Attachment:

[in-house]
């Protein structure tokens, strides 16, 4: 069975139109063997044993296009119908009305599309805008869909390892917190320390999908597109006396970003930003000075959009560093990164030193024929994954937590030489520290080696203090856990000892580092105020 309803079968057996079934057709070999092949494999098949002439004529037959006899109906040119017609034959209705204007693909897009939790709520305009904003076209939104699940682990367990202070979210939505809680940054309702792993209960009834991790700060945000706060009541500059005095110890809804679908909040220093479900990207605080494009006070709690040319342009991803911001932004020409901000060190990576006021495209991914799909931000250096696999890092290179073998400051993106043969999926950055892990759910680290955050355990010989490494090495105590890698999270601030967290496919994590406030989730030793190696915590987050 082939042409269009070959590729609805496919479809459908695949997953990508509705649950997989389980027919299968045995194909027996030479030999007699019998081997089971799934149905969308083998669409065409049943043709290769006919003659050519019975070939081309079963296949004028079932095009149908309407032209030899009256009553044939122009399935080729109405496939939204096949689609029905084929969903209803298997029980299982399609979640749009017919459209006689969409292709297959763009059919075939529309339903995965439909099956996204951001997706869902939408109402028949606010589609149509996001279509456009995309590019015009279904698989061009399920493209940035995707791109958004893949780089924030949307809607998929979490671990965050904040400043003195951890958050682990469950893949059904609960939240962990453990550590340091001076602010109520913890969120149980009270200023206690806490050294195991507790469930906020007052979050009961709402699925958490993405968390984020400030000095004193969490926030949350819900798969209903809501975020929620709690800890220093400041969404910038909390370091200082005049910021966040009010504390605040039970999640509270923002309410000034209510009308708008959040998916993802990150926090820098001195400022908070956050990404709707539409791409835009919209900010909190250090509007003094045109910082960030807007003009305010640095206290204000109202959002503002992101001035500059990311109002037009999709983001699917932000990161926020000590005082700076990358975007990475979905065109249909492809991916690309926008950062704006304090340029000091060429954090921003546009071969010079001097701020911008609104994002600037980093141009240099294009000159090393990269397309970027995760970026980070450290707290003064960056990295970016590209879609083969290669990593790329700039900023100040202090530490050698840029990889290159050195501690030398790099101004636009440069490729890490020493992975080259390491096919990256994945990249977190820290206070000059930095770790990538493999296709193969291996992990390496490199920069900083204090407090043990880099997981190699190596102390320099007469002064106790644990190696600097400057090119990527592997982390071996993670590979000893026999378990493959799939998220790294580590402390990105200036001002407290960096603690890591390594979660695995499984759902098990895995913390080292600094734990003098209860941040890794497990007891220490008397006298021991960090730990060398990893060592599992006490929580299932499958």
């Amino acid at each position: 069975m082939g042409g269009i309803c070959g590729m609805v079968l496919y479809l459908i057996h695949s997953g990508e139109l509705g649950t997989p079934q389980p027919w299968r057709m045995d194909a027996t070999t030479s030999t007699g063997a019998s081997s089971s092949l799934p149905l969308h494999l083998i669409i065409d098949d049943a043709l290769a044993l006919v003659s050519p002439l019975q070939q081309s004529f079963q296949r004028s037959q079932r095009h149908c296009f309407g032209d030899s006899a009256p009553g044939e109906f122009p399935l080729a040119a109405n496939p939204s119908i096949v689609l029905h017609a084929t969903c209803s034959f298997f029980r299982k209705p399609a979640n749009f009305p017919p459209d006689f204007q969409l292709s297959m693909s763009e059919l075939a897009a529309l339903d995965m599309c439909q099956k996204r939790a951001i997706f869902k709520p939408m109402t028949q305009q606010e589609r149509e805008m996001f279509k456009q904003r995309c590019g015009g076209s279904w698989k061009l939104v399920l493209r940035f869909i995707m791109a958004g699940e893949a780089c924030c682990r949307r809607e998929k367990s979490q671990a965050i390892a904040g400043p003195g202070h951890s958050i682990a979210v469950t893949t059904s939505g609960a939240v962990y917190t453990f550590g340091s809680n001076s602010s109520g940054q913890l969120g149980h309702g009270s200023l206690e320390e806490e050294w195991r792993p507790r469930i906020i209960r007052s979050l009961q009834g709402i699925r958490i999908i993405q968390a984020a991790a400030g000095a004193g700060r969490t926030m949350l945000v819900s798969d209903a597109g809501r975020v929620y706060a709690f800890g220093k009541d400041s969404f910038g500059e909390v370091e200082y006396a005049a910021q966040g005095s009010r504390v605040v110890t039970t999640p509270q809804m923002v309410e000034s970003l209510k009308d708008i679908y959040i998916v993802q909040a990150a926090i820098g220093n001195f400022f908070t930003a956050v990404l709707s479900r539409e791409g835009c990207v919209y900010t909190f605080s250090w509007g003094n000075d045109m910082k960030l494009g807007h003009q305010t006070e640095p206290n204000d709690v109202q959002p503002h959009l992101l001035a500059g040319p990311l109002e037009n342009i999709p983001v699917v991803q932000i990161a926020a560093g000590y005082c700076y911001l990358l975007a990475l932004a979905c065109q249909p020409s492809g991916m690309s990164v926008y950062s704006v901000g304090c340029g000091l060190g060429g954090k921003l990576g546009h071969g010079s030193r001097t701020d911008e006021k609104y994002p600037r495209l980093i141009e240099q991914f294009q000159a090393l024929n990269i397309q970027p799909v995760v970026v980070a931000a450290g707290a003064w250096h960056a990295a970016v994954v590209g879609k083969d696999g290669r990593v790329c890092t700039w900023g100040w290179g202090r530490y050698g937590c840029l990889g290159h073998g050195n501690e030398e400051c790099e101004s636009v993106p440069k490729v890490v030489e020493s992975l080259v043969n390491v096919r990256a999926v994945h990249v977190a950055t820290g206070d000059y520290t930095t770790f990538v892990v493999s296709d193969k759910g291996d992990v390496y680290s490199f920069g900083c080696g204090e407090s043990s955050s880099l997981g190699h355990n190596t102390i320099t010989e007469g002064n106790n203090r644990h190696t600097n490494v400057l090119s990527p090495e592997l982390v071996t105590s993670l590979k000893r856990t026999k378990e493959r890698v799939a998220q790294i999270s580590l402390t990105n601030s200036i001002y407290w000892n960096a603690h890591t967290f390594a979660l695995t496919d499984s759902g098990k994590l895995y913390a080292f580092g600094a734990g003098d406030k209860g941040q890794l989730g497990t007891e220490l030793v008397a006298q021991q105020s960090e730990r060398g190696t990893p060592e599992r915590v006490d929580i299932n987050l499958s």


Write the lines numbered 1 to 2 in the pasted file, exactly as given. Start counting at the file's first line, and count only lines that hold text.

[in-house]
């Protein structure tokens, strides 16, 4: 069975139109063997044993296009119908009305599309805008869909390892917190320390999908597109006396970003930003000075959009560093990164030193024929994954937590030489520290080696203090856990000892580092105020 309803079968057996079934057709070999092949494999098949002439004529037959006899109906040119017609034959209705204007693909897009939790709520305009904003076209939104699940682990367990202070979210939505809680940054309702792993209960009834991790700060945000706060009541500059005095110890809804679908909040220093479900990207605080494009006070709690040319342009991803911001932004020409901000060190990576006021495209991914799909931000250096696999890092290179073998400051993106043969999926950055892990759910680290955050355990010989490494090495105590890698999270601030967290496919994590406030989730030793190696915590987050 082939042409269009070959590729609805496919479809459908695949997953990508509705649950997989389980027919299968045995194909027996030479030999007699019998081997089971799934149905969308083998669409065409049943043709290769006919003659050519019975070939081309079963296949004028079932095009149908309407032209030899009256009553044939122009399935080729109405496939939204096949689609029905084929969903209803298997029980299982399609979640749009017919459209006689969409292709297959763009059919075939529309339903995965439909099956996204951001997706869902939408109402028949606010589609149509996001279509456009995309590019015009279904698989061009399920493209940035995707791109958004893949780089924030949307809607998929979490671990965050904040400043003195951890958050682990469950893949059904609960939240962990453990550590340091001076602010109520913890969120149980009270200023206690806490050294195991507790469930906020007052979050009961709402699925958490993405968390984020400030000095004193969490926030949350819900798969209903809501975020929620709690800890220093400041969404910038909390370091200082005049910021966040009010504390605040039970999640509270923002309410000034209510009308708008959040998916993802990150926090820098001195400022908070956050990404709707539409791409835009919209900010909190250090509007003094045109910082960030807007003009305010640095206290204000109202959002503002992101001035500059990311109002037009999709983001699917932000990161926020000590005082700076990358975007990475979905065109249909492809991916690309926008950062704006304090340029000091060429954090921003546009071969010079001097701020911008609104994002600037980093141009240099294009000159090393990269397309970027995760970026980070450290707290003064960056990295970016590209879609083969290669990593790329700039900023100040202090530490050698840029990889290159050195501690030398790099101004636009440069490729890490020493992975080259390491096919990256994945990249977190820290206070000059930095770790990538493999296709193969291996992990390496490199920069900083204090407090043990880099997981190699190596102390320099007469002064106790644990190696600097400057090119990527592997982390071996993670590979000893026999378990493959799939998220790294580590402390990105200036001002407290960096603690890591390594979660695995499984759902098990895995913390080292600094734990003098209860941040890794497990007891220490008397006298021991960090730990060398990893060592599992006490929580299932499958």